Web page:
Experienced gun hobbyists recognized the sound right away.
"I knew for a fact it was a bump stock as soon as I heard the video," says Jeff LaCroix. He's a recreational shooter in Louisiana. He says the rapid, uneven sound of the gunfire at the Route 91 Harvest music festival in Las Vegas last Oct. 1 made it clear to him a bump stock was involved.
A bump stock is a simple device that attaches to semiautomatic rifles, which normally shoot one round per trigger-pull, to speed up the firing rate by harnessing the gun's recoil to "bump" the trigger faster than the shooter would be able to with his or her finger.
The device allowed the Las Vegas gunman to spray more than a thousand rounds from his perch in the Mandalay Bay Resort and Casino, killing 58 people and injuring hundreds.
As soon as LaCroix realized bump stocks were implicated, he assumed they'd be banned. He even posted a video of himself giving his daughter Haley a chance to fire one "before it's too late."
Almost a year later, he's still expecting the government to come for his bump stock.
"Did I think after the shooting they were going to take them immediately? Yes. I'm surprised they hadn't done something earlier," he says. "Is it going to hurt my feelings if they take it? No. Do I think they should take them? No."
Bump stocks are now illegal in some places. Ten states have passed bans or restrictions on the devices since the Las Vegas shooting. The Florida Legislature included a ban in its package of new gun regulations following the Feb. 14 massacre at Marjory Stoneman Douglas High School, in Parkland, even though a bump stock wasn't used in that crime. In Vermont, state police have offered to take bump stocks for disposal, ahead of a new ban that takes effect Oct. 1.
But in most of the country, bump stocks are still legal and available for sale.
The Bureau of Alcohol, Tobacco, Firearms and Explosives, the ATF, had already looked at the question of whether existing federal law banning machine guns also applies to bump stocks. It decided it didn't. After Las Vegas, there were calls for legislation that would clearly ban the devices, but that idea didn't go far in the Republican-controlled Congress.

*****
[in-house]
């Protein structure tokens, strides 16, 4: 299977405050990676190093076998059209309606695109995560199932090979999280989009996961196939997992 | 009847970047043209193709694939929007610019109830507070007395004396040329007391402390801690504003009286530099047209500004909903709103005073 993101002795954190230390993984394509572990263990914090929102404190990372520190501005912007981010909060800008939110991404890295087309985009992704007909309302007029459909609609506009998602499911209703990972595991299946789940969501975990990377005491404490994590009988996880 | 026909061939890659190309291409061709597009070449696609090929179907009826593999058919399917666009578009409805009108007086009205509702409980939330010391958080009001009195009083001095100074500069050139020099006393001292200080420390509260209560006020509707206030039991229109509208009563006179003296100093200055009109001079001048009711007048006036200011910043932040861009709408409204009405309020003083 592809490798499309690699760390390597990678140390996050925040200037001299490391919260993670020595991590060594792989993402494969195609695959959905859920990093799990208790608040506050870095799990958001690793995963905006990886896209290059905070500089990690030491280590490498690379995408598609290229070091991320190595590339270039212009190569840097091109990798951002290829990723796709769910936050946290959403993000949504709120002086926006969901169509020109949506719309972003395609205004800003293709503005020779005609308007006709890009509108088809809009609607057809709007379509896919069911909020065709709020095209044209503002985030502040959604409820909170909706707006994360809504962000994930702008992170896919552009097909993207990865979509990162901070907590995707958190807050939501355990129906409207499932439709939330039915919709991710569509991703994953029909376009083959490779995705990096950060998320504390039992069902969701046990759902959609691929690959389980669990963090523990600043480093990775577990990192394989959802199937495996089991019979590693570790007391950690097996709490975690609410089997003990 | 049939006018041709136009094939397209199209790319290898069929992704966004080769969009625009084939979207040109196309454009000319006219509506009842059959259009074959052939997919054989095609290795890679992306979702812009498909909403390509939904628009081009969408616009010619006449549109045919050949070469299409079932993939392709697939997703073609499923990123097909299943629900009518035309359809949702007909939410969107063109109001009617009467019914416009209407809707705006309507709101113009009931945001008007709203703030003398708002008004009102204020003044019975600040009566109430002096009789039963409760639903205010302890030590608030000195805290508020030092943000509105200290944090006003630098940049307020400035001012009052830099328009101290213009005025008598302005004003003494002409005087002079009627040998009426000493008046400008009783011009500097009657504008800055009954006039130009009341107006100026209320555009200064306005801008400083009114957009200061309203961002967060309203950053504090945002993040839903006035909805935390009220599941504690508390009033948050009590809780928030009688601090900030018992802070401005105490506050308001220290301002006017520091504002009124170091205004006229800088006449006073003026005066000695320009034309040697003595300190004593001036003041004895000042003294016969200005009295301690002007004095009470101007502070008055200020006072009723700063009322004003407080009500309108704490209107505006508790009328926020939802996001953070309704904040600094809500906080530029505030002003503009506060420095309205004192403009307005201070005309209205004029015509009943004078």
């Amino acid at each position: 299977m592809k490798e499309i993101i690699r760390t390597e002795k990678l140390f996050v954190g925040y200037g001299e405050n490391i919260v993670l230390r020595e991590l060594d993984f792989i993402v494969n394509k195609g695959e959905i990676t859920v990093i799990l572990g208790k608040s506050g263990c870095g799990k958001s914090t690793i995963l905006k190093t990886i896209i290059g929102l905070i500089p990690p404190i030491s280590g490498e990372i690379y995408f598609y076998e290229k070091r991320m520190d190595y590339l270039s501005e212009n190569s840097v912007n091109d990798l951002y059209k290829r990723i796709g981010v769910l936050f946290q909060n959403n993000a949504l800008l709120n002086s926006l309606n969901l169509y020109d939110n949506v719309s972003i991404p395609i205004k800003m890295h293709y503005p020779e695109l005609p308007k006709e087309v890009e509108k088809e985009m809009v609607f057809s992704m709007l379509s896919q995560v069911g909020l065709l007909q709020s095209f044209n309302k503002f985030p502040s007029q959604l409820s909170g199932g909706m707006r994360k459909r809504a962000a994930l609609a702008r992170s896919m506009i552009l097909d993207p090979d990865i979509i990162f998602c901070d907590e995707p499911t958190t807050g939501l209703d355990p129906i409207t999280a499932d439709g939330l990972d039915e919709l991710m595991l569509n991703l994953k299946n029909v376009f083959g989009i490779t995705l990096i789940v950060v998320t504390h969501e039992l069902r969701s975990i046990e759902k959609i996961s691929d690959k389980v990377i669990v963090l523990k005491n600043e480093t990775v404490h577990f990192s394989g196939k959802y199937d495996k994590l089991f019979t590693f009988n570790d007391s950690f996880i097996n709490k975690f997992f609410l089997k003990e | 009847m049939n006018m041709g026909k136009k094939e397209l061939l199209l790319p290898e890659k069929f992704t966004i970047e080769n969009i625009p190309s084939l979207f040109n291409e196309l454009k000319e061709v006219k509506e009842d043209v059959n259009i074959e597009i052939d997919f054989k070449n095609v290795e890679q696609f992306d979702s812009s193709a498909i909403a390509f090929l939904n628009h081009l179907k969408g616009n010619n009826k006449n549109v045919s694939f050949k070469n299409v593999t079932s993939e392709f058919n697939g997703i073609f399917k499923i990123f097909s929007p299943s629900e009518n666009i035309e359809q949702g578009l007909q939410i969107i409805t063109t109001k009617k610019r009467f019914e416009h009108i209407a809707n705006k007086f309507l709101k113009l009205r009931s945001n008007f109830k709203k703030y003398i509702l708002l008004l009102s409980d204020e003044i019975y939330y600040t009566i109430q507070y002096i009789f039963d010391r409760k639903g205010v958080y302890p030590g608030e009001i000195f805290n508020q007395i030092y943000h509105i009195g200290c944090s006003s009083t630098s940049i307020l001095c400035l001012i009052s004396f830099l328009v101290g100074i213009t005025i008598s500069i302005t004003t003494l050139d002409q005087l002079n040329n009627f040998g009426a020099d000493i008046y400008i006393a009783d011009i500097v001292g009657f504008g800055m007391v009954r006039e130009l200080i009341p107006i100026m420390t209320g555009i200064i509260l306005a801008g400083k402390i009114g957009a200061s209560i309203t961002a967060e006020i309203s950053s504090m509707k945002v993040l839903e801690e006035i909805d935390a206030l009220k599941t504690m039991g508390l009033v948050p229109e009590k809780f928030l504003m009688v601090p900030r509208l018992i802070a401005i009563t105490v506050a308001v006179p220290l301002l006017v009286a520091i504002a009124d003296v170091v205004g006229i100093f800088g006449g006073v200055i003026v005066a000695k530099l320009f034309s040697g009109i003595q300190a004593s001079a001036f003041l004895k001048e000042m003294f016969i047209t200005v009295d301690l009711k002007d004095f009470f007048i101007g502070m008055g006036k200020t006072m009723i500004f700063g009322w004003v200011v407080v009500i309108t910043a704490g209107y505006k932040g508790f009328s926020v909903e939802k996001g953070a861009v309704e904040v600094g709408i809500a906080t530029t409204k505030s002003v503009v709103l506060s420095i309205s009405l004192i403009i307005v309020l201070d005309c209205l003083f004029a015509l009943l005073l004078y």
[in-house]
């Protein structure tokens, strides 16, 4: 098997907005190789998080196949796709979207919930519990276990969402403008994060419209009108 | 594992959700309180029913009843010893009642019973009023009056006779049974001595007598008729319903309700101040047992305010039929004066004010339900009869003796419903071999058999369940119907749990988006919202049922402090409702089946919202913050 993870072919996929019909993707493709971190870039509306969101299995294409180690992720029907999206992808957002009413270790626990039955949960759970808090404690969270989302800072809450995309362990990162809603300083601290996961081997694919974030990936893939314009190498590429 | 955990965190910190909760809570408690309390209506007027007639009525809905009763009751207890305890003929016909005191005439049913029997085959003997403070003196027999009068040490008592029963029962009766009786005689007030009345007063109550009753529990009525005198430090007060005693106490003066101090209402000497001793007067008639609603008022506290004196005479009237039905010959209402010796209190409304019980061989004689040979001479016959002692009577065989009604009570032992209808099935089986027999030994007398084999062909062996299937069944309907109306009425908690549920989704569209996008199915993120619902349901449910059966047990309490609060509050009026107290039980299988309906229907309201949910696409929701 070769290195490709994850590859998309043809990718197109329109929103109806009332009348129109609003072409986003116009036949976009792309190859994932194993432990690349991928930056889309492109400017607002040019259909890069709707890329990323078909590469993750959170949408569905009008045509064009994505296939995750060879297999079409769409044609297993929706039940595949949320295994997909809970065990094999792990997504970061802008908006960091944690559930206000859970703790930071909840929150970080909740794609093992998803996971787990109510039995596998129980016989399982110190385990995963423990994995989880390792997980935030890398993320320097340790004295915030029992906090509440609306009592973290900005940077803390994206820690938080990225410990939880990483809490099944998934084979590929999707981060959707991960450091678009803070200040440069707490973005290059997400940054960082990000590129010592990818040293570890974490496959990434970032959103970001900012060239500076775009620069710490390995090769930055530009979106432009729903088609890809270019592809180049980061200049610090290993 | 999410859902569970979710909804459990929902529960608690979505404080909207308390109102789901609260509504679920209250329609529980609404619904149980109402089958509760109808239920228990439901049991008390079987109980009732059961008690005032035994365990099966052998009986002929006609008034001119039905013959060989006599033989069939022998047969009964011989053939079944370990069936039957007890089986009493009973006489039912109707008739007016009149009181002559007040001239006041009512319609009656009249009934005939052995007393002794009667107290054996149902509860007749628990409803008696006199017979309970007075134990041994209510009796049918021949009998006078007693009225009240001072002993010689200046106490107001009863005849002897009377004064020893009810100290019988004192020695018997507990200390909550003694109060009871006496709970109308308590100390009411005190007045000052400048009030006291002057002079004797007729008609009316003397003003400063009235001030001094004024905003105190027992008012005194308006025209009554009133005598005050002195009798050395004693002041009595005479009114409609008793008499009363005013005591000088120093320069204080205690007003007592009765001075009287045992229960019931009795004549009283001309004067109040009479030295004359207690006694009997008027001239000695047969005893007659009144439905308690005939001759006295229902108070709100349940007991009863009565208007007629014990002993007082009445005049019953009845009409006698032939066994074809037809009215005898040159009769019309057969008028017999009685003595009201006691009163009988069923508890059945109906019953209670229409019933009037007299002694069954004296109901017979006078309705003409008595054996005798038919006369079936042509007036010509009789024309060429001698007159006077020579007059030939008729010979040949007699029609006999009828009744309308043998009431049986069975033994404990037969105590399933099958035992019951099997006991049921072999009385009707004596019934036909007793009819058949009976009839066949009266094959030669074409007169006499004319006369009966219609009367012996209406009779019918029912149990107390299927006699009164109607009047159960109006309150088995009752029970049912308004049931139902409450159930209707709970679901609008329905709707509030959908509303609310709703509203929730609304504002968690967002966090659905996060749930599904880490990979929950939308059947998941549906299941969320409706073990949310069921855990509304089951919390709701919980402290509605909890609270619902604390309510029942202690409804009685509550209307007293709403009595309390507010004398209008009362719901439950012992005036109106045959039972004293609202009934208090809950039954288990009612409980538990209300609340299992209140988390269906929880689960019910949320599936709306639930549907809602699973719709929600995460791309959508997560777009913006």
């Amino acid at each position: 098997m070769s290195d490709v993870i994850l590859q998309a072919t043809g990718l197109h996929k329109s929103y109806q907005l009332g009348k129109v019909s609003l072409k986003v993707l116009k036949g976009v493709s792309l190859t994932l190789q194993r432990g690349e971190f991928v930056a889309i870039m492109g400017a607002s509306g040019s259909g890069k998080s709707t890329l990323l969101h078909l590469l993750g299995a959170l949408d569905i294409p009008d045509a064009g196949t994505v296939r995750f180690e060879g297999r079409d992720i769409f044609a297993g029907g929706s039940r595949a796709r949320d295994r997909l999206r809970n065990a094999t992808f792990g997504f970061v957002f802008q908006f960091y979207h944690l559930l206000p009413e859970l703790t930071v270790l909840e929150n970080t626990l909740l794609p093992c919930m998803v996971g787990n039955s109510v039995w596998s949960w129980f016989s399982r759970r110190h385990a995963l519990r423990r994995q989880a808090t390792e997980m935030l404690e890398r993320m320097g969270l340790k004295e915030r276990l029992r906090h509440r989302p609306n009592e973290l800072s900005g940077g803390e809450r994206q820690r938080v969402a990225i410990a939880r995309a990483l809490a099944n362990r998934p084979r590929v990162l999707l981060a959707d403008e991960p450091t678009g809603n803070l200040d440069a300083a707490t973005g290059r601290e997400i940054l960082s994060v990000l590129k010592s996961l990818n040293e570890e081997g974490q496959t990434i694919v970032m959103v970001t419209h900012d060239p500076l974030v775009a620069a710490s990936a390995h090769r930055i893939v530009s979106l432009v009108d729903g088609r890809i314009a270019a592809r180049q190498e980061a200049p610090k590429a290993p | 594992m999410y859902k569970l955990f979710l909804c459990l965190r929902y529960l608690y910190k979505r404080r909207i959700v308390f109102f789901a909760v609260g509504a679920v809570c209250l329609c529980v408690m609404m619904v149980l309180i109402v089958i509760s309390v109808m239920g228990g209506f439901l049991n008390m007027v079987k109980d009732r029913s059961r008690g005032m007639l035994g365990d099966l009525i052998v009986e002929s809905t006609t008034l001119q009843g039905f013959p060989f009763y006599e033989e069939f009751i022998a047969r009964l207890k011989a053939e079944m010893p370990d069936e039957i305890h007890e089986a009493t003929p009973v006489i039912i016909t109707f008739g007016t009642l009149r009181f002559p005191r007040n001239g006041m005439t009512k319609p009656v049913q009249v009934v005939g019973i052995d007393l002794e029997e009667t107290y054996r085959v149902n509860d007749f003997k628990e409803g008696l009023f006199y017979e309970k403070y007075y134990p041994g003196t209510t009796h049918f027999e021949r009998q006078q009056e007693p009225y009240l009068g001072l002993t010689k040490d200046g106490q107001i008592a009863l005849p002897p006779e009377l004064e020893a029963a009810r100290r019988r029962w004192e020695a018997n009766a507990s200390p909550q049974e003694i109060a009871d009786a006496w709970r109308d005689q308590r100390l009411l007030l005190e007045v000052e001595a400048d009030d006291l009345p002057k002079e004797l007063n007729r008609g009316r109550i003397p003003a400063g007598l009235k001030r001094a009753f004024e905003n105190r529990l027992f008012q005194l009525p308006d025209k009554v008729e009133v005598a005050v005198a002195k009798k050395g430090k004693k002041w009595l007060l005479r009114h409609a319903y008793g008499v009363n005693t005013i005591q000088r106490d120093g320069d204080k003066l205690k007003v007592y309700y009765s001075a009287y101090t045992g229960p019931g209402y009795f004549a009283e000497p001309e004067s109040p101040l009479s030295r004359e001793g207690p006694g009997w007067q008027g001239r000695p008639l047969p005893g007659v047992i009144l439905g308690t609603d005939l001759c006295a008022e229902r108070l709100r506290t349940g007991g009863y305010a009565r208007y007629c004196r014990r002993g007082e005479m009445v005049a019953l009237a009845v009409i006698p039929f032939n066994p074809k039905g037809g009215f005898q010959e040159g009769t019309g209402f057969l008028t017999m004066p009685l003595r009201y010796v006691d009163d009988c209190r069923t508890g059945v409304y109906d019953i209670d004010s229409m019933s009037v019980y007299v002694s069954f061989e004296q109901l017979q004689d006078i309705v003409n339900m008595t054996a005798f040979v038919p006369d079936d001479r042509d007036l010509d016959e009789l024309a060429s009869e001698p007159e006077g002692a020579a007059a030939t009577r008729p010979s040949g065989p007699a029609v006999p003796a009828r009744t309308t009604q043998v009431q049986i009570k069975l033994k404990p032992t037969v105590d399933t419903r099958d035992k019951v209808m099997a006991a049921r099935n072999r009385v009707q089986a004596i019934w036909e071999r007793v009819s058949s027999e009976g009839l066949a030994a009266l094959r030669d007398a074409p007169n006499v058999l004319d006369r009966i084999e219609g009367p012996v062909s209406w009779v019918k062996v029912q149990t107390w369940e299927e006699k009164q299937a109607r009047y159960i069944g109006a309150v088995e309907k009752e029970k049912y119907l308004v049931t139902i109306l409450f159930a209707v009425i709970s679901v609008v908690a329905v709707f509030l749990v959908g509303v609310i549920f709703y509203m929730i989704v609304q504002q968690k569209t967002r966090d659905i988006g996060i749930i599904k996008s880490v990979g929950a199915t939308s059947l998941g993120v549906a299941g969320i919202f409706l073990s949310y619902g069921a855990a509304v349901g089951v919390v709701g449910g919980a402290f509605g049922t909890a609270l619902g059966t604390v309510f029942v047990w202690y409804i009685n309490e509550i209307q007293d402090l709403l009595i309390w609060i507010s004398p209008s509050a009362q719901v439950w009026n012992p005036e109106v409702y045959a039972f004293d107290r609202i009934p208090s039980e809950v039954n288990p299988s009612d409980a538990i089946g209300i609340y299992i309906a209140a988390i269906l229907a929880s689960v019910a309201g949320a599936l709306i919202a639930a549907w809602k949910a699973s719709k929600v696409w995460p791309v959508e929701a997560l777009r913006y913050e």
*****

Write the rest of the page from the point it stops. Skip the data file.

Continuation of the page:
After the Parkland mass shooting though, President Trump appeared to weigh in against bump stocks.
During that review, the ATF received nearly 36,000 comments from the public, many from people who'd never heard of bump stocks before Las Vegas. One of them was Alia McCants, in New York state. She's troubled by the fact that her toddler-age twins already do active-shooter drills in preschool, and she told the ATF she sees no good reason for anyone to own a bump stock.
"You're not going to shoot a deer 50 times in two minutes," McCants says. She's unmoved by the argument that bump stocks are mostly used for fun — just to experience the thrill of firing something that's close to a machine gun.
"Is your fun worth someone else's life?," she asks. "And if not, let's take some reasonable common-sense measures to protect the lives of our kids and of each other."
In practice, bump stocks are rare. Most recreational shooters consider the devices to be gimmicks — something that burns through a small fortune in ammunition while making the rifle jump around too much to aim properly.
Nevertheless, many people wrote to the ATF to oppose the ban on principle. Michael Hammond, legislative counsel for Gun Owners of America, says he worries about what a bump stock ban could lead to.
"Our question is whether or not this is an effort to go the back door and ban semiautomatics by regulation," Hammond says.
Here's the thinking: A bump stock is very simple, mechanically. Some hobbyists have achieved the same effect with simple homemade devices — even a rubber band. And if that's all it takes, Hammond says defining bump stocks as illegal machine guns could mean that a future administration would interpret that to classify as a machine gun any semiautomatic with the potential of being bump-fired.
He thinks that could be the first step in an end-run around the political decision in Congress not to ban semiautomatics.
"If every time we don't like what the federal law does, but can't change it — we just throw the federal law in the trash can — you're going in a very dangerous direction," Hammond says.
That argument gets no sympathy from gun control groups.
"I think the gun lobby and gun extremists have to default to the slippery slope argument and just essentially scare people. Scare, you know, well-meaning, law-abiding gun owners into thinking there's going to be some dire consequence," says William Rosen, director of state policy and government affairs at Everytown for Gun Safety.
Rosen agrees with many gun rights advocates on one point: Bump stocks, per se, are a relatively unimportant factor in gun violence. Las Vegas aside, they're rarely, if ever, used in crimes.
"Prohibiting bump stocks is a very small part of the overall strategy to reduce gun violence in this country," Rosen says. But he sees the potential federal ban — which has the apparent support of President Trump — as a sign of a larger shift toward tighter gun laws. "I think it just indicated again where we are, politically," he says.